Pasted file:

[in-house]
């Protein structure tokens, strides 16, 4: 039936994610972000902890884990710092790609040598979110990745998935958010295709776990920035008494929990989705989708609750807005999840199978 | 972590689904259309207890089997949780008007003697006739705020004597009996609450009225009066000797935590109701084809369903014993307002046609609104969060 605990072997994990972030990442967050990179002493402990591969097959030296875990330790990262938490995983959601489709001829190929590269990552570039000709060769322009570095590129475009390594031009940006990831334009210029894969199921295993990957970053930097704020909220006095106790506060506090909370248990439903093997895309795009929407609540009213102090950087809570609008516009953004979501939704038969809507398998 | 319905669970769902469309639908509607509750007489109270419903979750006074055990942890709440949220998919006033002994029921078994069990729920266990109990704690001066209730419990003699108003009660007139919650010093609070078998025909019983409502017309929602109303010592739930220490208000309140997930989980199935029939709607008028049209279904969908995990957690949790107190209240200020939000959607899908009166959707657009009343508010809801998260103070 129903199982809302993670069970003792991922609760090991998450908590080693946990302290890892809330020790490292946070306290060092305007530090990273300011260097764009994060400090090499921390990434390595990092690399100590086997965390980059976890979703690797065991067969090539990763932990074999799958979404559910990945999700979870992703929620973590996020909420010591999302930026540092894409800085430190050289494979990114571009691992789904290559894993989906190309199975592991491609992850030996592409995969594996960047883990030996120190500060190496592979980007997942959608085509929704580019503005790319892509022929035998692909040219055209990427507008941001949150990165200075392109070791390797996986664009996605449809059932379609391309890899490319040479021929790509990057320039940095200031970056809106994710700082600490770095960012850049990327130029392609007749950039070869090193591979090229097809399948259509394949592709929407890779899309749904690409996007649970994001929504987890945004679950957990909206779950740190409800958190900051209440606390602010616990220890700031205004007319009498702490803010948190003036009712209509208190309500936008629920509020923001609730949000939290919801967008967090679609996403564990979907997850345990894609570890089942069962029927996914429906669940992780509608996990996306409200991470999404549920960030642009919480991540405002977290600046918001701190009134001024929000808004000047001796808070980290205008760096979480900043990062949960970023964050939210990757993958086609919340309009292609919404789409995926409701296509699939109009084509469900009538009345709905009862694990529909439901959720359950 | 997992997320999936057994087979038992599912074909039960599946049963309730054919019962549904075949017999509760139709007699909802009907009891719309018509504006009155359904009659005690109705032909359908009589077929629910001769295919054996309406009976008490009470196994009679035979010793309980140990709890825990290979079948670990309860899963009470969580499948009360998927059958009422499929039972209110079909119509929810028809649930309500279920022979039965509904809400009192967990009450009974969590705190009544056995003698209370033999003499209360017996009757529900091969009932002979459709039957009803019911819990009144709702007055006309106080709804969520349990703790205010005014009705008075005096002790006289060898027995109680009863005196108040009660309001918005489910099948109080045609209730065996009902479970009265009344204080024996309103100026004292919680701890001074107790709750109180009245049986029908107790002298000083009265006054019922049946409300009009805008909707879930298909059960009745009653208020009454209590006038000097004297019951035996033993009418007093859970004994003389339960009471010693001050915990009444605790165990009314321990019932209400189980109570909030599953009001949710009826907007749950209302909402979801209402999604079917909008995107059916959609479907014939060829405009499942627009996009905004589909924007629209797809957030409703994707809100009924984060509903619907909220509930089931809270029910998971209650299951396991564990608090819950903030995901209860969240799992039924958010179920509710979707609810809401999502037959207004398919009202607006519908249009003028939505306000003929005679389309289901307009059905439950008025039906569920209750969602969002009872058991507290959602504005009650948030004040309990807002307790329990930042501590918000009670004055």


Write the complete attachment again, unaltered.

[in-house]
């Protein structure tokens, strides 16, 4: 039936994610972000902890884990710092790609040598979110990745998935958010295709776990920035008494929990989705989708609750807005999840199978 | 972590689904259309207890089997949780008007003697006739705020004597009996609450009225009066000797935590109701084809369903014993307002046609609104969060 605990072997994990972030990442967050990179002493402990591969097959030296875990330790990262938490995983959601489709001829190929590269990552570039000709060769322009570095590129475009390594031009940006990831334009210029894969199921295993990957970053930097704020909220006095106790506060506090909370248990439903093997895309795009929407609540009213102090950087809570609008516009953004979501939704038969809507398998 | 319905669970769902469309639908509607509750007489109270419903979750006074055990942890709440949220998919006033002994029921078994069990729920266990109990704690001066209730419990003699108003009660007139919650010093609070078998025909019983409502017309929602109303010592739930220490208000309140997930989980199935029939709607008028049209279904969908995990957690949790107190209240200020939000959607899908009166959707657009009343508010809801998260103070 129903199982809302993670069970003792991922609760090991998450908590080693946990302290890892809330020790490292946070306290060092305007530090990273300011260097764009994060400090090499921390990434390595990092690399100590086997965390980059976890979703690797065991067969090539990763932990074999799958979404559910990945999700979870992703929620973590996020909420010591999302930026540092894409800085430190050289494979990114571009691992789904290559894993989906190309199975592991491609992850030996592409995969594996960047883990030996120190500060190496592979980007997942959608085509929704580019503005790319892509022929035998692909040219055209990427507008941001949150990165200075392109070791390797996986664009996605449809059932379609391309890899490319040479021929790509990057320039940095200031970056809106994710700082600490770095960012850049990327130029392609007749950039070869090193591979090229097809399948259509394949592709929407890779899309749904690409996007649970994001929504987890945004679950957990909206779950740190409800958190900051209440606390602010616990220890700031205004007319009498702490803010948190003036009712209509208190309500936008629920509020923001609730949000939290919801967008967090679609996403564990979907997850345990894609570890089942069962029927996914429906669940992780509608996990996306409200991470999404549920960030642009919480991540405002977290600046918001701190009134001024929000808004000047001796808070980290205008760096979480900043990062949960970023964050939210990757993958086609919340309009292609919404789409995926409701296509699939109009084509469900009538009345709905009862694990529909439901959720359950 | 997992997320999936057994087979038992599912074909039960599946049963309730054919019962549904075949017999509760139709007699909802009907009891719309018509504006009155359904009659005690109705032909359908009589077929629910001769295919054996309406009976008490009470196994009679035979010793309980140990709890825990290979079948670990309860899963009470969580499948009360998927059958009422499929039972209110079909119509929810028809649930309500279920022979039965509904809400009192967990009450009974969590705190009544056995003698209370033999003499209360017996009757529900091969009932002979459709039957009803019911819990009144709702007055006309106080709804969520349990703790205010005014009705008075005096002790006289060898027995109680009863005196108040009660309001918005489910099948109080045609209730065996009902479970009265009344204080024996309103100026004292919680701890001074107790709750109180009245049986029908107790002298000083009265006054019922049946409300009009805008909707879930298909059960009745009653208020009454209590006038000097004297019951035996033993009418007093859970004994003389339960009471010693001050915990009444605790165990009314321990019932209400189980109570909030599953009001949710009826907007749950209302909402979801209402999604079917909008995107059916959609479907014939060829405009499942627009996009905004589909924007629209797809957030409703994707809100009924984060509903619907909220509930089931809270029910998971209650299951396991564990608090819950903030995901209860969240799992039924958010179920509710979707609810809401999502037959207004398919009202607006519908249009003028939505306000003929005679389309289901307009059905439950008025039906569920209750969602969002009872058991507290959602504005009650948030004040309990807002307790329990930042501590918000009670004055």